Forest-based climate mitigation may occur through conserving and enhancing the carbon sink and through reducing greenhouse gas emissions from deforestation. Yet the inclusion of forests in international climate agreements has been complex, often considered a secondary mitigation option. In the context of the Paris Climate Agreement, countries submitted their (Intended) Nationally Determined Contributions ((I) NDCs), including climate mitigation targets. Assuming full implementation of (I) NDCs, we show that land use, and forests in particular, emerge as a key component of the Paris Agreement: turning globally from a net anthropogenic source during 1990-2010 (1.3 +/- 1.1 GtCO(2)e yr(-1)) to a net sink of carbon by 2030 (up to 1.1 +/- 0.5 GtCO(2)e yr(-1)), and providing a quarter of emission reductions planned by countries. Realizing and tracking this mitigation potential requires more transparency in countries' pledges and enhanced science-policy cooperation to increase confidence in numbers, including reconciling the approximate to 3 GtCO(2)e yr(-1) difference in estimates between country reports and scientific studies.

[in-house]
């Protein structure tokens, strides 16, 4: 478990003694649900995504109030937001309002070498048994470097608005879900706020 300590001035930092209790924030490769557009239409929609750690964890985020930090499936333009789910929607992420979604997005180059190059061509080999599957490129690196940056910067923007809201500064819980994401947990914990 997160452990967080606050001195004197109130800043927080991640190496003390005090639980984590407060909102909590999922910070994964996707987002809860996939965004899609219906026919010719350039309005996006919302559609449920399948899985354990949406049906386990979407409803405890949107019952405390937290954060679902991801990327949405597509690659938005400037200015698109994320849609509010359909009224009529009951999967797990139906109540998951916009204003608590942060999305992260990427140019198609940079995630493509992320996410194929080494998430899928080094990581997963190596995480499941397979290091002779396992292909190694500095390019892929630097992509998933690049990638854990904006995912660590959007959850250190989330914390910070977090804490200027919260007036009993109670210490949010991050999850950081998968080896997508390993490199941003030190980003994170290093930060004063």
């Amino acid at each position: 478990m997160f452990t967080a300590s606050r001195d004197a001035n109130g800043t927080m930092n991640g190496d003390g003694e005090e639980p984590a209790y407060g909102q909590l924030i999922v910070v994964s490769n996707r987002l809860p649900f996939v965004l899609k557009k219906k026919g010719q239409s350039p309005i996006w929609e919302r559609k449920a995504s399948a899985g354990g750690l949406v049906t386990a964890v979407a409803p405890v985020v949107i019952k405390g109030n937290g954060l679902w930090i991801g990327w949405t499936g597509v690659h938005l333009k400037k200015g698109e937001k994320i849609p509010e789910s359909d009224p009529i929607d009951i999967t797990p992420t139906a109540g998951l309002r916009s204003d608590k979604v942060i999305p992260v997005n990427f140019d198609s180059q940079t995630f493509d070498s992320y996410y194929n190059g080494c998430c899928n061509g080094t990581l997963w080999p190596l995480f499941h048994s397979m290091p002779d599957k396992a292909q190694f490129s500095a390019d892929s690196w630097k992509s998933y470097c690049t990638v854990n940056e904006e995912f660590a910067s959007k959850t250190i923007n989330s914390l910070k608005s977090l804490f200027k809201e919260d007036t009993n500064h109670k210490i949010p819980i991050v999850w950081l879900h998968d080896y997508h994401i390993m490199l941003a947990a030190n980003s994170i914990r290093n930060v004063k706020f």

- land-cover change emissions co2
- School of Geographical Sciences - Reader in Environmental Science and Policy
- Cabot Institute for the Environment
- The Bristol Research Initiative for the Dynamic Global Environment (BRIDGE)
Person: Academic , Member